Spatiotemporal dynamics of brain activation in multiple sclerosis patients and healthy control subjects : a TMS-EEG study
Carl Moritz Zipser
- Aim: The aim of this study was to measure cortico-cortical connectivity in multiple sclerosis (MS) patients by TMS-evoked potential (TEP) latencies in EEG evoked by transcranial magnetic stimulation (TMS) of the hand area of the primary motor cortex of one hemisphere. TEPs were recorded on the stimulated- and at the homologue site in the non-stimulated contralateral hemisphere. Both interhemispheric directions were tested. Interhemispheric latencies of the two main reproducible TEPs, the positive component at 60 ms and the negative component at 100 ms (P60 and N100, respectively), were expected to be significantly prolonged in MS-patients compared to healthy volunteers.
Material and methods: The study compared interhemispheric propagation of P60 and N100 in groups of 12 patients with early-stage relapsing-remitting MS (RRMS) and 16 age- and gender-matched healthy controls. The study was approved by the Ethics Committee of the Medical Faculty of the Goethe-University of Frankfurt/Main and conformed to the latest revision of the Declaration of Helsinki of 2008. TEPs were recorded by means of EEG and their latencies were statistically evaluated in 10 channels around the stimulation site and in 10 corresponding electrodes in the non-stimulated contralateral hemisphere. Interhemispheric conduction time was calculated by the difference of TEP latency in non-stimulated vs. stimulated hemisphere.
Results: An ANOVA on interhemispheric conduction time showed a significant prolongation for the N100 from left to right hemisphere in MS compared to controls, while no group differences were found for the P60 and the N100 from right to left hemisphere.
Conclusion: The results provide first evidence that the N100 may constitute an interesting marker to measure interhemispheric conduction delays in early-stage RRMS. The specificity of the present finding and its relation to fiber tract pathology should be examined in further correlative analyses with diffusion tensor imaging and other structural MRI data.
Efficient Transfer Entropy Analysis of Non-Stationary Neural Time Series
Francisco J. Díaz-Pernas
- Information theory allows us to investigate information processing in neural systems in terms of information transfer, storage and modification. Especially the measure of information transfer, transfer entropy, has seen a dramatic surge of interest in neuroscience. Estimating transfer entropy from two processes requires the observation of multiple realizations of these processes to estimate associated probability density functions. To obtain these necessary observations, available estimators typically assume stationarity of processes to allow pooling of observations over time. This assumption however, is a major obstacle to the application of these estimators in neuroscience as observed processes are often non-stationary. As a solution, Gomez-Herrero and colleagues theoretically showed that the stationarity assumption may be avoided by estimating transfer entropy from an ensemble of realizations. Such an ensemble of realizations is often readily available in neuroscience experiments in the form of experimental trials. Thus, in this work we combine the ensemble method with a recently proposed transfer entropy estimator to make transfer entropy estimation applicable to non-stationary time series. We present an efficient implementation of the approach that is suitable for the increased computational demand of the ensemble method's practical application. In particular, we use a massively parallel implementation for a graphics processing unit to handle the computationally most heavy aspects of the ensemble method for transfer entropy estimation. We test the performance and robustness of our implementation on data from numerical simulations of stochastic processes. We also demonstrate the applicability of the ensemble method to magnetoencephalographic data. While we mainly evaluate the proposed method for neuroscience data, we expect it to be applicable in a variety of fields that are concerned with the analysis of information transfer in complex biological, social, and artificial systems.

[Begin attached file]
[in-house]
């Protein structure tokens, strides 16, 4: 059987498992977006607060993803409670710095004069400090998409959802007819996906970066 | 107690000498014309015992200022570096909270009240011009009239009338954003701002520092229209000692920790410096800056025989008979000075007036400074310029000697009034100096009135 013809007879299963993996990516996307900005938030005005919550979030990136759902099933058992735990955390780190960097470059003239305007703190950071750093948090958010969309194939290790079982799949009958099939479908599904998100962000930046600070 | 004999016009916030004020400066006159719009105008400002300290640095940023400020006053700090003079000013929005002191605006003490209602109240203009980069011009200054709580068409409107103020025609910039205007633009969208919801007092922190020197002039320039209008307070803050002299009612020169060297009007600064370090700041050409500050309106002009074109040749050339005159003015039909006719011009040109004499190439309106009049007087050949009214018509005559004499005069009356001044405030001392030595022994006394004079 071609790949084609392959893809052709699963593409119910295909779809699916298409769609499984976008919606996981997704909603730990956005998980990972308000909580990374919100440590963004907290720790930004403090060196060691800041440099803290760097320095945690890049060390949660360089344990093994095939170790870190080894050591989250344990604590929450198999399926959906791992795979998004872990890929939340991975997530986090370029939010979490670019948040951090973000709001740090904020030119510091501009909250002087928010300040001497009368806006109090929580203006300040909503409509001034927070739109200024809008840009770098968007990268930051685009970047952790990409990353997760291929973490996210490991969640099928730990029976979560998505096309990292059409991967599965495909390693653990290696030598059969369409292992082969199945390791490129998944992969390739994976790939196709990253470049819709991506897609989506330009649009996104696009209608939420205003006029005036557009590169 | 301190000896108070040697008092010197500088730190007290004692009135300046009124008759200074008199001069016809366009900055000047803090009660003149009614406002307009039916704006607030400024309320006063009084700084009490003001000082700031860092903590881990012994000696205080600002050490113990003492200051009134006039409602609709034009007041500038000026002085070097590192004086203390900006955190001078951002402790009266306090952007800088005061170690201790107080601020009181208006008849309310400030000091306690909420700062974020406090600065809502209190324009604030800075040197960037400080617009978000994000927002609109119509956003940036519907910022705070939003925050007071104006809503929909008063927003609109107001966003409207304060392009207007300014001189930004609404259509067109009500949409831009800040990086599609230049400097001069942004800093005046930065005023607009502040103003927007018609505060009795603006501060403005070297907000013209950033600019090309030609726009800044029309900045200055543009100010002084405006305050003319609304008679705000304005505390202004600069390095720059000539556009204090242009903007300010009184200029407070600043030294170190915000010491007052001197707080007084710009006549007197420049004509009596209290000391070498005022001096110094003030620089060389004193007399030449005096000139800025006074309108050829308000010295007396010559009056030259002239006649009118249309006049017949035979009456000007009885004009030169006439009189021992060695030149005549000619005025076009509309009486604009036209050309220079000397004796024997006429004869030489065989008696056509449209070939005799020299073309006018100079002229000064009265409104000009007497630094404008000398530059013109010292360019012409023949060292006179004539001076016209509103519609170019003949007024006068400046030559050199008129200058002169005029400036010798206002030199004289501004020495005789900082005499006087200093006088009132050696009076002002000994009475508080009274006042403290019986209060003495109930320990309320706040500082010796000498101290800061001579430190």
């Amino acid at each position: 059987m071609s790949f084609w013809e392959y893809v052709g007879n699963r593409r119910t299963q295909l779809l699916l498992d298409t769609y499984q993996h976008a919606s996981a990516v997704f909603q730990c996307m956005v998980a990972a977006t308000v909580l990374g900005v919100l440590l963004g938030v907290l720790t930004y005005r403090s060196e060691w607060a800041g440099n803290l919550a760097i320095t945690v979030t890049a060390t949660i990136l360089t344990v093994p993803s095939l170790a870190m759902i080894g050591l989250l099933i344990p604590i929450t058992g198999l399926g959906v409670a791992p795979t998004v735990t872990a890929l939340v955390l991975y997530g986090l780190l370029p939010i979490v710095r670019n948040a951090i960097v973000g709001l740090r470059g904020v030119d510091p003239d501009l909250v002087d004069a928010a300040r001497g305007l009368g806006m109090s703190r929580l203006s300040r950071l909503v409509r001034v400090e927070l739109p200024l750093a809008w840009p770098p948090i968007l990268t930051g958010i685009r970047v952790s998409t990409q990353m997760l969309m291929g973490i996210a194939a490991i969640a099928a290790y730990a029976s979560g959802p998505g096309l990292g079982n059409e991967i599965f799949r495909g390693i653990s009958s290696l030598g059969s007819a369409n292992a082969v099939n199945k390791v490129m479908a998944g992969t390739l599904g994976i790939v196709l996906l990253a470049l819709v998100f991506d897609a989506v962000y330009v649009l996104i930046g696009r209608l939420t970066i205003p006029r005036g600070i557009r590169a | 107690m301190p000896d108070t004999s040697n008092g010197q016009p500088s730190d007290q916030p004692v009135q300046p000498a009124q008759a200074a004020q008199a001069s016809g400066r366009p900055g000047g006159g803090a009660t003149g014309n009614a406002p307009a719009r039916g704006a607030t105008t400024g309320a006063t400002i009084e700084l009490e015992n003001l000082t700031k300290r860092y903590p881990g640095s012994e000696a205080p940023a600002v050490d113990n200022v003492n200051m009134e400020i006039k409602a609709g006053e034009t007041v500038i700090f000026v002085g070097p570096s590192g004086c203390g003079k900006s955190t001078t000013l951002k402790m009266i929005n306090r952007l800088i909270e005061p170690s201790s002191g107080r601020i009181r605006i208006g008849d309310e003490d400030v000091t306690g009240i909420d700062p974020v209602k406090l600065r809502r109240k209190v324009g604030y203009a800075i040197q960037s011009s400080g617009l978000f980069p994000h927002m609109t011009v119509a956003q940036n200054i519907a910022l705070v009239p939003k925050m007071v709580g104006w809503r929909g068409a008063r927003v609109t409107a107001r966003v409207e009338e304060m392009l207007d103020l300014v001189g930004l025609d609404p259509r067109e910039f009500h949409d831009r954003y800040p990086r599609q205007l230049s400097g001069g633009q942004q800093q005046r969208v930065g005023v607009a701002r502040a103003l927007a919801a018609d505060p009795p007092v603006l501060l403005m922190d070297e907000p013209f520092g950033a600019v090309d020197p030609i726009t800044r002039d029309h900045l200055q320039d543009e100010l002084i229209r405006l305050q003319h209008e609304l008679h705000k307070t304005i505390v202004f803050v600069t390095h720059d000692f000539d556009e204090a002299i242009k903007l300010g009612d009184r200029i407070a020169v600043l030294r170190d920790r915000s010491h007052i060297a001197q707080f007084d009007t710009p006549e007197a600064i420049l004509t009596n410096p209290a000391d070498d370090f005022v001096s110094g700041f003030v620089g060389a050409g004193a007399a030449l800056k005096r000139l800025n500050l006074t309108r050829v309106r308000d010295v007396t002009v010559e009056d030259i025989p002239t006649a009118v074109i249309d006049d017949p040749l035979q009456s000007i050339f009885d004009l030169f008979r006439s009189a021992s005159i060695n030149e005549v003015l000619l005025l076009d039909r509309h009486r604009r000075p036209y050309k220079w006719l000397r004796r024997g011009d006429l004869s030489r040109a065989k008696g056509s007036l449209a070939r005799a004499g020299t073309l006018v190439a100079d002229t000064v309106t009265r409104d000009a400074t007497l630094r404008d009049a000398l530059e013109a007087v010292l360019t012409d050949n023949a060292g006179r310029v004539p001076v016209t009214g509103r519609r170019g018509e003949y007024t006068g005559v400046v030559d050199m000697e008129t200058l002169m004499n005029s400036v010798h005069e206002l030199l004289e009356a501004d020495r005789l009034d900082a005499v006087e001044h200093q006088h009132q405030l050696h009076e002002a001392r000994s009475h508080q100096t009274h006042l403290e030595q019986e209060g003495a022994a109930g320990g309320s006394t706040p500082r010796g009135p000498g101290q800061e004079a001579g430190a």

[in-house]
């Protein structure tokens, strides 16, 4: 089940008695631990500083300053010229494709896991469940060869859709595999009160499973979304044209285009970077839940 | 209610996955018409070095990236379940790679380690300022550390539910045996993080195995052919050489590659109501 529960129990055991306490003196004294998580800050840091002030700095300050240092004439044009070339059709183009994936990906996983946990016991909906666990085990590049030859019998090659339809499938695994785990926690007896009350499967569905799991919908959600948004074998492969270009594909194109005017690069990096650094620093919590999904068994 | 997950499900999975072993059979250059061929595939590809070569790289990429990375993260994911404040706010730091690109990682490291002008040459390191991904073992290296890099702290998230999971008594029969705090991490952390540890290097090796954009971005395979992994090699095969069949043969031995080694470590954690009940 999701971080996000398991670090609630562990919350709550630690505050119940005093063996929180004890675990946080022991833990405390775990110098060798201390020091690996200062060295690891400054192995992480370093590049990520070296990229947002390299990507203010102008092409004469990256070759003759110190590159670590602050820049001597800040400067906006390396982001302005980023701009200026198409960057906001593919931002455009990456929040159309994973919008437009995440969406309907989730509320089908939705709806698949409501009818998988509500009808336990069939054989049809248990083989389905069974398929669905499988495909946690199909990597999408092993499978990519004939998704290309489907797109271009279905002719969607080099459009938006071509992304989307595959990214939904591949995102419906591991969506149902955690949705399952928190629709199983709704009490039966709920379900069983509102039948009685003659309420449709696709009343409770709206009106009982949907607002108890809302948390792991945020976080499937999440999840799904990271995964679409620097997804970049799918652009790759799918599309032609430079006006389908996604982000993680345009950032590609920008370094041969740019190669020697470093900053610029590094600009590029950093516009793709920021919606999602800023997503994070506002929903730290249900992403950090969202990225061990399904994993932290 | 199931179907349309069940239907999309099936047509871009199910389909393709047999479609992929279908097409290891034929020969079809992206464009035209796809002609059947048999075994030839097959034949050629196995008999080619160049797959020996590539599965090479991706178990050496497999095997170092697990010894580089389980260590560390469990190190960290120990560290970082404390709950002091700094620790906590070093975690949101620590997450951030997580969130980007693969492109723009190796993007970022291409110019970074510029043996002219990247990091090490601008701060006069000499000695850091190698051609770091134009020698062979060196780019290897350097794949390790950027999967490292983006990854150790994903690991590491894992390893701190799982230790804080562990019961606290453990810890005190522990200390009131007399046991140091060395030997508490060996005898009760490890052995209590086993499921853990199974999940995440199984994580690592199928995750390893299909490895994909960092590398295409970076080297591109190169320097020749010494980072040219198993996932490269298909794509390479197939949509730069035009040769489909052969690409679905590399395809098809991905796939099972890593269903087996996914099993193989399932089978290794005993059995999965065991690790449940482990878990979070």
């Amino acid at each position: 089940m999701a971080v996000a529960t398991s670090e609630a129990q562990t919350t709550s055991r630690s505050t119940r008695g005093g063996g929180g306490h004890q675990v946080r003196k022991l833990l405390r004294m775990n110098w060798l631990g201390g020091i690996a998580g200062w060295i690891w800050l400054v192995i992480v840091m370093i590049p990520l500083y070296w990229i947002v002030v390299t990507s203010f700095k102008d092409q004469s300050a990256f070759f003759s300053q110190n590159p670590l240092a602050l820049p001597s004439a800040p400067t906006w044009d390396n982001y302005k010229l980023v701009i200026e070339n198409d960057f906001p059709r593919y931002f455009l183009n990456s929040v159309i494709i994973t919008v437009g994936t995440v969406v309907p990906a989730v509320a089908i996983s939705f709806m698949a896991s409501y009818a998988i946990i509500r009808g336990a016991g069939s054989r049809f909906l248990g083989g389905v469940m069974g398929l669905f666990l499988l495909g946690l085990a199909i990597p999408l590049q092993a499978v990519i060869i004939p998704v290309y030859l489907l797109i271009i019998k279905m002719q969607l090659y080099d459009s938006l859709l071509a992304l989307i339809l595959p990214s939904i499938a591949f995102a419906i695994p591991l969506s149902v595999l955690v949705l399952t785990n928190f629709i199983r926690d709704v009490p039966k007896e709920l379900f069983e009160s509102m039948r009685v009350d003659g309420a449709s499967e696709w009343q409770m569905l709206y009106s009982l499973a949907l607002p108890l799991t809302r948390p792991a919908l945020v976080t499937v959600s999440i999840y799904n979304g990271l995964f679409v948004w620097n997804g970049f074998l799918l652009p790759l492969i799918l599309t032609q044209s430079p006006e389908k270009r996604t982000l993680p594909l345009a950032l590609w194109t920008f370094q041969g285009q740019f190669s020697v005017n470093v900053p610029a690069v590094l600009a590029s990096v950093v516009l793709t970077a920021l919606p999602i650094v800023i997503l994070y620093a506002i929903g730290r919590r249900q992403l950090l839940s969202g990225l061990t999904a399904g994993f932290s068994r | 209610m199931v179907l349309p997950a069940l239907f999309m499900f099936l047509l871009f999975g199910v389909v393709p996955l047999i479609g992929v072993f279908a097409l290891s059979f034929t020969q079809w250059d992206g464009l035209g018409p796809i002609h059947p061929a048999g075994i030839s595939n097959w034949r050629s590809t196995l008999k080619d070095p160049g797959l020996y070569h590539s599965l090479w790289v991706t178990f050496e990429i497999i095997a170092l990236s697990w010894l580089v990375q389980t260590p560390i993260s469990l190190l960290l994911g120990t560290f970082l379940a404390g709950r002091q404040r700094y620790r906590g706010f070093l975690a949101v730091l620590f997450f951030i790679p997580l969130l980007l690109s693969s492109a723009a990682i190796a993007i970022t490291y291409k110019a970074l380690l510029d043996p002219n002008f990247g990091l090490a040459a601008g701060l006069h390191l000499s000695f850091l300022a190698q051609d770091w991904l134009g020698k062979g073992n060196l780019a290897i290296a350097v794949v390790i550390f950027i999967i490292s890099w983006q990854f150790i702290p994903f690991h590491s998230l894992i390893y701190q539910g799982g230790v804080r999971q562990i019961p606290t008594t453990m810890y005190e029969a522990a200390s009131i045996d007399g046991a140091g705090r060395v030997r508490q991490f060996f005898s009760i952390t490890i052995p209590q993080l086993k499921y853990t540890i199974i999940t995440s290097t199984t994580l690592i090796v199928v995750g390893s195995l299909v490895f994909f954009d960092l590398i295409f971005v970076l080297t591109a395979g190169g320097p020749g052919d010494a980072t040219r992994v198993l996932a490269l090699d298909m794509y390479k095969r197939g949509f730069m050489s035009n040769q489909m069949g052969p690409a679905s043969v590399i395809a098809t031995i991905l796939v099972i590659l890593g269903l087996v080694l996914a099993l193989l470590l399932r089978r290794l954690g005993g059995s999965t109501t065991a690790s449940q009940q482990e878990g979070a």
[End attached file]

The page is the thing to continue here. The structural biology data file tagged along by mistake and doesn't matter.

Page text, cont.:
Prediction of the age at onset in spinocerebellar ataxia type 1, 2, 3 and 6
Sophie Tezenas du Montcel
Bart P. van de Warrenburg
Roberto Di Fabio
- Background The most common spinocerebellar ataxias (SCA)—SCA1, SCA2, SCA3, and SCA6—are caused by (CAG)n repeat expansion. While the number of repeats of the coding (CAG)n expansions is correlated with the age at onset, there are no appropriate models that include both affected and preclinical carriers allowing for the prediction of age at onset.
Methods We combined data from two major European cohorts of SCA1, SCA2, SCA3, and SCA6 mutation carriers: 1187 affected individuals from the EUROSCA registry and 123 preclinical individuals from the RISCA cohort. For each SCA genotype, a regression model was fitted using a log-normal distribution for age at onset with the repeat length of the alleles as covariates. From these models, we calculated expected age at onset from birth and conditionally that this age is greater than the current age.
Results For SCA2 and SCA3 genotypes, the expanded allele was a significant predictor of age at onset (−0.105±0.005 and −0.056±0.003) while for SCA1 and SCA6 genotypes both the size of the expanded and normal alleles were significant (expanded: −0.049±0.002 and −0.090±0.009, respectively; normal: +0.013±0.005 and −0.029±0.010, respectively). According to the model, we indicated the median values (90% critical region) and the expectancy (SD) of the predicted age at onset for each SCA genotype according to the CAG repeat size and current age.
Conclusions These estimations can be valuable in clinical and research. However, results need to be confirmed in other independent cohorts and in future longitudinal studies.